Diocese of Camden Declares Bankruptcy, SNAP Responds
A day after one of the nation’s largest catholic dioceses declared bankruptcy, one of New Jersey’s has followed suit. We believe that this movie is more about protecting church secrets than it is about a lack of assets and we hope that parishioners and the public will demand better of their church leaders.
The Diocese of Camden is choosing to declare bankruptcy rather than allow survivors of clergy sexual abuse to have their day in court. After calling on victims to come forward to the diocesan reconciliation plan and tell church officials of their abuse, Bishop Sullivan has betrayed that trust, learning all the information about the scope of clergy abuse in his diocese as he could before shutting down the pathways survivors had towards telling their story publicly. Church officials in Camden have made it clear that healing for survivors and prevention of future abuse is not his priority; keeping secrets is.
Bankruptcy will help the Diocese of Camden keep information about predators and enablers hidden because it freezes the discovery of plaintiffs suing the diocese thanks to New Jersey’s Child Victims Act. This move will keep church officials from having to testify under oath and removes the obligation of defendants to honestly answer written questions called "interrogatories." In short, by declaring bankruptcy, church officials in Camden can refuse to take responsibility for abuse and cover-ups that occurred within under their watch.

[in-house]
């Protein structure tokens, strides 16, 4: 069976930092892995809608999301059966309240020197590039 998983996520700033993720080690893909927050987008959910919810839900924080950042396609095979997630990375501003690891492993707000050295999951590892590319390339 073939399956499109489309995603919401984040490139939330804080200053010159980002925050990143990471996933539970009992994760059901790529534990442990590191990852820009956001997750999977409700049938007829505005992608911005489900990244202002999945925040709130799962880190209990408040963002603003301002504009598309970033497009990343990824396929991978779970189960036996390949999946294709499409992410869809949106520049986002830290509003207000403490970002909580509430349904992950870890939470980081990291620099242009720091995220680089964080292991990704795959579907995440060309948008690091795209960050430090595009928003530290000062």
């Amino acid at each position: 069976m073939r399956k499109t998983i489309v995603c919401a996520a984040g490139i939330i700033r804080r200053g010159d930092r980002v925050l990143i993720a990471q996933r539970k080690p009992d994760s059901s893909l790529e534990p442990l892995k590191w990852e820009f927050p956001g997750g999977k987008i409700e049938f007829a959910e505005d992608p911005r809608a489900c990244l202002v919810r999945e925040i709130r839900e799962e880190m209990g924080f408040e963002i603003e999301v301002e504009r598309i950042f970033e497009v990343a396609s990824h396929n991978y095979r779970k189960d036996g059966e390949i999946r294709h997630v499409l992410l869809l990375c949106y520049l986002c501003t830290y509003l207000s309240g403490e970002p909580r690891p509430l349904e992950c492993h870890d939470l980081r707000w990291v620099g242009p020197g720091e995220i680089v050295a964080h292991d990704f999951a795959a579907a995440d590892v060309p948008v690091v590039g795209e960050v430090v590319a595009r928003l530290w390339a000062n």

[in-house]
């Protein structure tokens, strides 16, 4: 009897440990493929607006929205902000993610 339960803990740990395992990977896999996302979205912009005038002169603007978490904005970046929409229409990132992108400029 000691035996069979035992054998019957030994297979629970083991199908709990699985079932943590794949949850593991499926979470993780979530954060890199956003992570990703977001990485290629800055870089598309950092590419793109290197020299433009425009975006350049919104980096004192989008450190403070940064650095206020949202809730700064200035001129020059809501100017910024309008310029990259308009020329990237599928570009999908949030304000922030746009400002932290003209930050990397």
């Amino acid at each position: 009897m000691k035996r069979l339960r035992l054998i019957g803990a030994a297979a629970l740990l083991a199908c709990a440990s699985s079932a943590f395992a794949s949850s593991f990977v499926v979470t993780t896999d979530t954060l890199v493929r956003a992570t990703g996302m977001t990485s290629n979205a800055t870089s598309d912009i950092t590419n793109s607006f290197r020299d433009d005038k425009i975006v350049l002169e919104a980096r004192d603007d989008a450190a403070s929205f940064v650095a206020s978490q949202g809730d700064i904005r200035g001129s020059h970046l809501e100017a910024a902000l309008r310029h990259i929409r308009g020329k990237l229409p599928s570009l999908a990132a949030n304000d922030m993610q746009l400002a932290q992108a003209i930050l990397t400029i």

Like any business, the Diocese of Camden has insurance. Similarly, it is hard to take the diocese’s claim of poverty seriously when, two years ago, the annual Bishops appeal raised more than $30 million. Anyone who has watched the way dioceses around the country have manipulated bankruptcy court despite access to significant assets can recognize the same tactics in Camden.
This is not about the cost of these cases. It is simply about keeping secrets, secret. We hope parishioners and the public in Camden will join with us in voicing outrage over these legal tactics and demand that their church leaders commit to the transparency they promised so long ago.
(SNAP, the Survivors Network, has been providing support for victims of sexual abuse in institutional settings for 30 years. We have more than 25,000 survivors and supporters in our network. Our website is SNAPnetwork.org)